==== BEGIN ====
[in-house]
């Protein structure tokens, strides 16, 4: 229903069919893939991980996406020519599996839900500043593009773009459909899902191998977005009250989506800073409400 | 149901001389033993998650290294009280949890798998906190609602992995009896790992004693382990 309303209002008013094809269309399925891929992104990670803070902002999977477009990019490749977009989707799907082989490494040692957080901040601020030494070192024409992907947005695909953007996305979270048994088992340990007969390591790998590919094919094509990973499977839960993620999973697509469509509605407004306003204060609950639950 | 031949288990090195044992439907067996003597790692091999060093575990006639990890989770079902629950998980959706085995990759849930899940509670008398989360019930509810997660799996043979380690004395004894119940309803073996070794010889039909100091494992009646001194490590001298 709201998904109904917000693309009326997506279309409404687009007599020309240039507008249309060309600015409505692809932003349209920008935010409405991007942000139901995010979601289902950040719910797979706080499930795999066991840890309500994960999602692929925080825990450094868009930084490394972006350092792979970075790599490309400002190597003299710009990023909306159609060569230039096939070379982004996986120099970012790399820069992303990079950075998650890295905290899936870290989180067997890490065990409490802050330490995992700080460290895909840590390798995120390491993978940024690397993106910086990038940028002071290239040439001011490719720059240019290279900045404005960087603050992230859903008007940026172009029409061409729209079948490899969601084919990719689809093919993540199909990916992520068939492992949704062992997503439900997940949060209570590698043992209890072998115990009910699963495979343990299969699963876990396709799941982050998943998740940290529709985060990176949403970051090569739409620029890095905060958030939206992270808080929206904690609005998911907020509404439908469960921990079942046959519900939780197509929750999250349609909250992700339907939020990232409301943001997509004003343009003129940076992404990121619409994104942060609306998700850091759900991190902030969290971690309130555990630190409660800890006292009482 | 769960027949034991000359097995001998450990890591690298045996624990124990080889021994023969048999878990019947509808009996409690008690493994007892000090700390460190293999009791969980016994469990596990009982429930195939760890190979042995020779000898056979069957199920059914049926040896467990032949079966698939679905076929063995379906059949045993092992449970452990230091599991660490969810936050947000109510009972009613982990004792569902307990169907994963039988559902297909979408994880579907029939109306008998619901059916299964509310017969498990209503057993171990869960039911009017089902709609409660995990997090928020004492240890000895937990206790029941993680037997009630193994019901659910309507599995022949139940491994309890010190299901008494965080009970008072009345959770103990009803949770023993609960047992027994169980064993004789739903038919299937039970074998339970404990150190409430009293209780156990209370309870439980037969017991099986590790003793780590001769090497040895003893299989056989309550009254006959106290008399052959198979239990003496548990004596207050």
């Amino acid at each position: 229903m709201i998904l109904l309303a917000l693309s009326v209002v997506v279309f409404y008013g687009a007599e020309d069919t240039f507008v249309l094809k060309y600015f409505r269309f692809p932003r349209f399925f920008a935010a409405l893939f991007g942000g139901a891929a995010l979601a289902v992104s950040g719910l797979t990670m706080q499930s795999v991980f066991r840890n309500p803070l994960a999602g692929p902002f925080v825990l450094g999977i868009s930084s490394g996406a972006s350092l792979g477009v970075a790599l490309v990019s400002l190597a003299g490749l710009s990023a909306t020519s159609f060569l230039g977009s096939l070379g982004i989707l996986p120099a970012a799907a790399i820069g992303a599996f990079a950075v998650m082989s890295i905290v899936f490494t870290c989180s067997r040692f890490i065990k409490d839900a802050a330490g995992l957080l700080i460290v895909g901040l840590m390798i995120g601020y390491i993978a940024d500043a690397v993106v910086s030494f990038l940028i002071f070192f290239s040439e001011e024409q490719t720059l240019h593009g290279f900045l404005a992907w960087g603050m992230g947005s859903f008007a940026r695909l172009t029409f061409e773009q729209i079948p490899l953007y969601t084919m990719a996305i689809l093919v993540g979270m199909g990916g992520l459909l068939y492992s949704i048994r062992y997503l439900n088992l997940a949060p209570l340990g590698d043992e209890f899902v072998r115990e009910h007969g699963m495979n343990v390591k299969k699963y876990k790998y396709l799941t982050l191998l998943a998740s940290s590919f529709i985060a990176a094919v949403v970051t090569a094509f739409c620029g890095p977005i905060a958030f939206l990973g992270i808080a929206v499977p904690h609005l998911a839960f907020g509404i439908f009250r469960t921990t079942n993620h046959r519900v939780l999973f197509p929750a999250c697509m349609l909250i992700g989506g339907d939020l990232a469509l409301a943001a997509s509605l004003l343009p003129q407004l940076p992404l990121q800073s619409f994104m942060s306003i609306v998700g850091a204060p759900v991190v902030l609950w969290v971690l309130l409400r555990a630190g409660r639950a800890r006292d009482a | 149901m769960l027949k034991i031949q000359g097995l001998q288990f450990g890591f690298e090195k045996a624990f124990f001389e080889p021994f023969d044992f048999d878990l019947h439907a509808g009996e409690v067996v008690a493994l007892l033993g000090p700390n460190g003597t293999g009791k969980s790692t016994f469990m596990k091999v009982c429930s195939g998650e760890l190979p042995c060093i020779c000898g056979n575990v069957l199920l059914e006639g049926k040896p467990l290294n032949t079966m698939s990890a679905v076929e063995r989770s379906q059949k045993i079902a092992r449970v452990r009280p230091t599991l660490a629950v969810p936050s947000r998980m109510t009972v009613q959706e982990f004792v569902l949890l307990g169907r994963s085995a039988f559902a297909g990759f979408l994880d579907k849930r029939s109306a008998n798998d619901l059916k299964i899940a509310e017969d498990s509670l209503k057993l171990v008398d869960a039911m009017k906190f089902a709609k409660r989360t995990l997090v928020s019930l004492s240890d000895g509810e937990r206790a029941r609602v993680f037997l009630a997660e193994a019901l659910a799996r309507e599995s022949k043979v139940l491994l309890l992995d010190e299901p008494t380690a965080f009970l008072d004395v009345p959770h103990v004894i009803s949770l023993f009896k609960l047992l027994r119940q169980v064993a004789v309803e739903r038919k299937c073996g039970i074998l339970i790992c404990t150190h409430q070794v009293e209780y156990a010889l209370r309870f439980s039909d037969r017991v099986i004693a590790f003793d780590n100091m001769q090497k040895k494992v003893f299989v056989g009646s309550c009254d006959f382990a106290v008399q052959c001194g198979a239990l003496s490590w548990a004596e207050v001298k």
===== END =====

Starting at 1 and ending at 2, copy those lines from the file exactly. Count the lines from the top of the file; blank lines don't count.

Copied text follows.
[in-house]
């Protein structure tokens, strides 16, 4: 229903069919893939991980996406020519599996839900500043593009773009459909899902191998977005009250989506800073409400 | 149901001389033993998650290294009280949890798998906190609602992995009896790992004693382990 309303209002008013094809269309399925891929992104990670803070902002999977477009990019490749977009989707799907082989490494040692957080901040601020030494070192024409992907947005695909953007996305979270048994088992340990007969390591790998590919094919094509990973499977839960993620999973697509469509509605407004306003204060609950639950 | 031949288990090195044992439907067996003597790692091999060093575990006639990890989770079902629950998980959706085995990759849930899940509670008398989360019930509810997660799996043979380690004395004894119940309803073996070794010889039909100091494992009646001194490590001298 709201998904109904917000693309009326997506279309409404687009007599020309240039507008249309060309600015409505692809932003349209920008935010409405991007942000139901995010979601289902950040719910797979706080499930795999066991840890309500994960999602692929925080825990450094868009930084490394972006350092792979970075790599490309400002190597003299710009990023909306159609060569230039096939070379982004996986120099970012790399820069992303990079950075998650890295905290899936870290989180067997890490065990409490802050330490995992700080460290895909840590390798995120390491993978940024690397993106910086990038940028002071290239040439001011490719720059240019290279900045404005960087603050992230859903008007940026172009029409061409729209079948490899969601084919990719689809093919993540199909990916992520068939492992949704062992997503439900997940949060209570590698043992209890072998115990009910699963495979343990299969699963876990396709799941982050998943998740940290529709985060990176949403970051090569739409620029890095905060958030939206992270808080929206904690609005998911907020509404439908469960921990079942046959519900939780197509929750999250349609909250992700339907939020990232409301943001997509004003343009003129940076992404990121619409994104942060609306998700850091759900991190902030969290971690309130555990630190409660800890006292009482 | 769960027949034991000359097995001998450990890591690298045996624990124990080889021994023969048999878990019947509808009996409690008690493994007892000090700390460190293999009791969980016994469990596990009982429930195939760890190979042995020779000898056979069957199920059914049926040896467990032949079966698939679905076929063995379906059949045993092992449970452990230091599991660490969810936050947000109510009972009613982990004792569902307990169907994963039988559902297909979408994880579907029939109306008998619901059916299964509310017969498990209503057993171990869960039911009017089902709609409660995990997090928020004492240890000895937990206790029941993680037997009630193994019901659910309507599995022949139940491994309890010190299901008494965080009970008072009345959770103990009803949770023993609960047992027994169980064993004789739903038919299937039970074998339970404990150190409430009293209780156990209370309870439980037969017991099986590790003793780590001769090497040895003893299989056989309550009254006959106290008399052959198979239990003496548990004596207050």